Vitamin B12 Deficiency Treatment Options

Vitamin B12 deficiency treatment can be effective with a number of methods, depending on the cause and severity of a patients B12 deficiency.

Among the supplements available are vitamin B12 injections, oral pill, sublingual pill, strip or liquid (liquid forms are designed to be absorbed in the mouth rather than swallowed for stomach absorption), or intranasal spray.

The supplements are also available in a number of B12 forms such as hydroxycobalaminmethylcobalamin, or cyanocobalamin.

Historically, the most common method of B12 deficiency treatment has been vitamin B12 injections.

B12 injections became the preferred method of physicians and clinicians because the most common causes of B12 deficiency stem from an inability of the digestive system to absorb adequate amounts of B12 from foods.

For example a common cause of vitamin B12 deficiency is pernicious anemia, a condition that reduces a substance in the digestive tract called intrinsic factor.

The absence of intrinsic factor impairs the ability of the stomach and intestines to absorb B12 from foods.

Since B12 injections are given intramuscularly they do not rely on the presence of intrinsic factor or the digestive system for absorption.

Another benefit of the injection is that it has high absorption rates and it can get adequate amounts of B12 into the blood quickly, expediting the replenishment and healing process.

Although B12 deficiency treatment schedules may vary, typically the treatment will start with high dose loading for the first couple of weeks and then monthly maintenance shots.

Depending on the cause of deficiency, monthly maintenance shots may need to continue for the duration of the patient’s life.

Patients can easily self-administer the B12 injections using the same type of fine gauge needles and syringes used by diabetics to inject insulin.

Vitamin B12 injections are safe, effective and inexpensive however there are a few downsides.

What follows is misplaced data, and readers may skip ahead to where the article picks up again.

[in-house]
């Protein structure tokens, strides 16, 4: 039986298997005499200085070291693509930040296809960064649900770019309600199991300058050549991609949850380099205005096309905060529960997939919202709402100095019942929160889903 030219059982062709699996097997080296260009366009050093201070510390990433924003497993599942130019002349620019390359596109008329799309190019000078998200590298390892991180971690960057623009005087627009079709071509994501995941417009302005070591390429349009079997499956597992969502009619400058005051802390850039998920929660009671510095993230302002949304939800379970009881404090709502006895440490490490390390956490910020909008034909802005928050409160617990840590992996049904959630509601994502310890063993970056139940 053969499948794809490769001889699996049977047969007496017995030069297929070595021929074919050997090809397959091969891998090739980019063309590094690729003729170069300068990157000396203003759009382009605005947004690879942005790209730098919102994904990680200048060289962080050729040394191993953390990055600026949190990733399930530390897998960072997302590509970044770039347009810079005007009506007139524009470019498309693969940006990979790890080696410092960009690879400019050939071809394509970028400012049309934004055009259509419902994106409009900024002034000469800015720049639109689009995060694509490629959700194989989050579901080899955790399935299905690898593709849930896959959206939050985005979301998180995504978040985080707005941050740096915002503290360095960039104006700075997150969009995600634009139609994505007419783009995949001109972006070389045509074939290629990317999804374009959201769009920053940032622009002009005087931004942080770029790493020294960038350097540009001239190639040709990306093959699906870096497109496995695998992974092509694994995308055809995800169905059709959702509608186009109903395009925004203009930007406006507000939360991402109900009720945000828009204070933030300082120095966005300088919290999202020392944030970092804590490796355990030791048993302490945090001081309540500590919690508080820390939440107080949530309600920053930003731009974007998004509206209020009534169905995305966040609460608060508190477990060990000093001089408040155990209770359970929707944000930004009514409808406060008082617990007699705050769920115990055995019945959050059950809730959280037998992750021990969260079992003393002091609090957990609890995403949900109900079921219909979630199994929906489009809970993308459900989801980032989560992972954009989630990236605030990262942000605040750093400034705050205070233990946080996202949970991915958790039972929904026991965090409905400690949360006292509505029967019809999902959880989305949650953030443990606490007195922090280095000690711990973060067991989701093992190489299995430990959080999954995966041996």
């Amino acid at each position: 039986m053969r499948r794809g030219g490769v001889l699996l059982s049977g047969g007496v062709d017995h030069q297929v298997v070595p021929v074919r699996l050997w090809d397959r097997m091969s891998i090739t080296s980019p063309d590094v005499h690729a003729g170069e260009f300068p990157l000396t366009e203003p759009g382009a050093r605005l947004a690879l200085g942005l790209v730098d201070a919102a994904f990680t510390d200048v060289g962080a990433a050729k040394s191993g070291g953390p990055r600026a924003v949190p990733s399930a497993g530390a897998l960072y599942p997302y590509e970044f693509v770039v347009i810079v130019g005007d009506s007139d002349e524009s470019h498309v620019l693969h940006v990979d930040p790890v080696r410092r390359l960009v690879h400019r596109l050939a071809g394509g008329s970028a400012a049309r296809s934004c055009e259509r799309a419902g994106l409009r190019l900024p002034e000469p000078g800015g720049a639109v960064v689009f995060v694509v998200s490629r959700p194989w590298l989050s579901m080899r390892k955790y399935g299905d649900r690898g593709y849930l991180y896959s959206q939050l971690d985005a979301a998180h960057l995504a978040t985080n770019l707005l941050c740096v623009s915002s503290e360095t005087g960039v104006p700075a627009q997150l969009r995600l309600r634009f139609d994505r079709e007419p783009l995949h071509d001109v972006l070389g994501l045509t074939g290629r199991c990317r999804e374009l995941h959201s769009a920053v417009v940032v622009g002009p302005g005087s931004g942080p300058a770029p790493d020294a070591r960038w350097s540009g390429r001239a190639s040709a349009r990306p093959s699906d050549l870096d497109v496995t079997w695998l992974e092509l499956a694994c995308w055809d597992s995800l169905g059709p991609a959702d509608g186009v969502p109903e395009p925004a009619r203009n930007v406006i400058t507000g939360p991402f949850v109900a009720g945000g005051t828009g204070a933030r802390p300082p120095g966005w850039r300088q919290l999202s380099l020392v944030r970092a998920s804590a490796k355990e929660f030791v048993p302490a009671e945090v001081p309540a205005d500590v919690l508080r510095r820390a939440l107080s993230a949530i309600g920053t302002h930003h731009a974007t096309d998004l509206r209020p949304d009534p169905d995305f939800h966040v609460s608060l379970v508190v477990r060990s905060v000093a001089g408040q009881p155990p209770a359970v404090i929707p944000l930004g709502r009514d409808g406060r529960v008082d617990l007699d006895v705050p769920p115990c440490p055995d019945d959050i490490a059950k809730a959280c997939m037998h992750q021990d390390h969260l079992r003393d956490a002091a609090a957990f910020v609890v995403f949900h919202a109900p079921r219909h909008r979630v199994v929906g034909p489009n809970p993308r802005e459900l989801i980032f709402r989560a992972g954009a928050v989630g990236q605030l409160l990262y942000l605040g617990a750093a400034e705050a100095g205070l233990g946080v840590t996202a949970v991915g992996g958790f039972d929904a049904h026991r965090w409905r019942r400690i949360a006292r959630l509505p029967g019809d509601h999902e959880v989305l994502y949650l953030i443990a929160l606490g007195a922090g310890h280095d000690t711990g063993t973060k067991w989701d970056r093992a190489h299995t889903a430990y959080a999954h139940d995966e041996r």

The injections can be painful and if the patient is not comfortable with self administering the shots, therapy costs can rise.

READ : Which Vegan Foods Contain the Most Vitamin B12?

Oral supplements for b12 deficiency treatment have become increasingly recognized as a sufficient means of replenishment when given in large doses.

In fact, studies have shown since the late 1960’s that the oral pill has equal effectiveness to that of injections in the treatment of B12 deficiency conditions including pernicious anemia.

When large oral doses of are given, it is believed that the vitamin is absorbed “en masse” through a pathway that does not require the presence of intrinsic factor or an intact ileum.

Though the daily requirement of vitamin B12 is approximately 2 mcg, oral mega-doses of 1,000 to 2,000 mcg  (1 to 2 mg) must be administered due to varying absorption rates in dosages less than 500 mcg.

A number of studies have shown that daily oral doses of 2mg are actually more effective than 1mg injections administered monthly.

After 3 months of treatment, patients in oral group of these studies showed higher serum vitamin B12 levels and lower methylmalonic acid levels than that of the injection group.

Oral B12 regimens are daily versus monthly with injections. However, the method is well tolerated by patients and is also safe and effective.

Alternative Methods for B12 Deficiency Treatment

In addition to the more common B12 injections and pills, other forms of effective B12 deficiency treatment are available such as sublingual and intranasal.

While there have been claims that these methods offer a more direct and superior route of administration than the B12 pill, there have been no studies that substantiate the claims.

Intranasal B12 is administered via nasal spray or gel while sublingual B12 supplements are absorbed through the tongue.

Sublingual supplements are available in several different forms such as lozenges, strips or liquids.

These methods presume that absorption through the tongue or nasal passage is a more direct and effective method than the swallowed pill.

While the effectiveness of both methods are proven, studies have shown no significant difference in absorption for sublingual, intranasal and oral supplements.

The difference in B12 deficiency treatment therefore lies on patient preference.

Patients should always get the advise of a health professional and have follow-up test to ensure the chosen method is adequate therapy. 

While all of the mentioned forms of B12 deficiency treatment have shown efficacy in the treatment of B12 deficiency, no single regimen fits all situations.

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